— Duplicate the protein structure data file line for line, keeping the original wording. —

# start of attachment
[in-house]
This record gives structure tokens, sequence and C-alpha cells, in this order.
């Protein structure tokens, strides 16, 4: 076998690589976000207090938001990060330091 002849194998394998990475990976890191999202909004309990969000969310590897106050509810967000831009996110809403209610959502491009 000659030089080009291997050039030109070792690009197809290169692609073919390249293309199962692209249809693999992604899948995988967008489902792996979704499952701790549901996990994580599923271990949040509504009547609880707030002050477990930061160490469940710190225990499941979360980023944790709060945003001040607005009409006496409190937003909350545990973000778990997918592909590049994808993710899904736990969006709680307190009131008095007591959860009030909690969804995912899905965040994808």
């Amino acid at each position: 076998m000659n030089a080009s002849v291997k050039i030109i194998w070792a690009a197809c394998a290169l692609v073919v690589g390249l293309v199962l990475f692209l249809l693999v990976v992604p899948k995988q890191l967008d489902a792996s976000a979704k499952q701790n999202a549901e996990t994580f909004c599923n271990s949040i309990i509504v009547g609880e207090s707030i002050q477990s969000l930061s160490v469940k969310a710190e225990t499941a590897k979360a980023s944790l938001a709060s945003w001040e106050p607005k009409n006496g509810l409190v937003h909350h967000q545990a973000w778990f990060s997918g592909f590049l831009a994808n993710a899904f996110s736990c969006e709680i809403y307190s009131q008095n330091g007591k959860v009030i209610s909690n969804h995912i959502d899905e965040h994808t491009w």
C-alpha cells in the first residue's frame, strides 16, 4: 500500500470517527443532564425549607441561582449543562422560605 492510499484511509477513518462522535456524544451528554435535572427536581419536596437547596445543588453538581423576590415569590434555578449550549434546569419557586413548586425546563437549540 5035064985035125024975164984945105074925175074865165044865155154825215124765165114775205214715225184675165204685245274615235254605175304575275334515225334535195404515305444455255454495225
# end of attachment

[in-house]
This record gives structure tokens, sequence and C-alpha cells, in this order.
């Protein structure tokens, strides 16, 4: 076998690589976000207090938001990060330091 002849194998394998990475990976890191999202909004309990969000969310590897106050509810967000831009996110809403209610959502491009 000659030089080009291997050039030109070792690009197809290169692609073919390249293309199962692209249809693999992604899948995988967008489902792996979704499952701790549901996990994580599923271990949040509504009547609880707030002050477990930061160490469940710190225990499941979360980023944790709060945003001040607005009409006496409190937003909350545990973000778990997918592909590049994808993710899904736990969006709680307190009131008095007591959860009030909690969804995912899905965040994808």
């Amino acid at each position: 076998m000659n030089a080009s002849v291997k050039i030109i194998w070792a690009a197809c394998a290169l692609v073919v690589g390249l293309v199962l990475f692209l249809l693999v990976v992604p899948k995988q890191l967008d489902a792996s976000a979704k499952q701790n999202a549901e996990t994580f909004c599923n271990s949040i309990i509504v009547g609880e207090s707030i002050q477990s969000l930061s160490v469940k969310a710190e225990t499941a590897k979360a980023s944790l938001a709060s945003w001040e106050p607005k009409n006496g509810l409190v937003h909350h967000q545990a973000w778990f990060s997918g592909f590049l831009a994808n993710a899904f996110s736990c969006e709680i809403y307190s009131q008095n330091g007591k959860v009030i209610s909690n969804h995912i959502d899905e965040h994808t491009w």
C-alpha cells in the first residue's frame, strides 16, 4: 500500500470517527443532564425549607441561582449543562422560605 492510499484511509477513518462522535456524544451528554435535572427536581419536596437547596445543588453538581423576590415569590434555578449550549434546569419557586413548586425546563437549540 5035064985035125024975164984945105074925175074865165044865155154825215124765165114775205214715225184675165204685245274615235254605175304575275334515225334535195404515305444455255454495225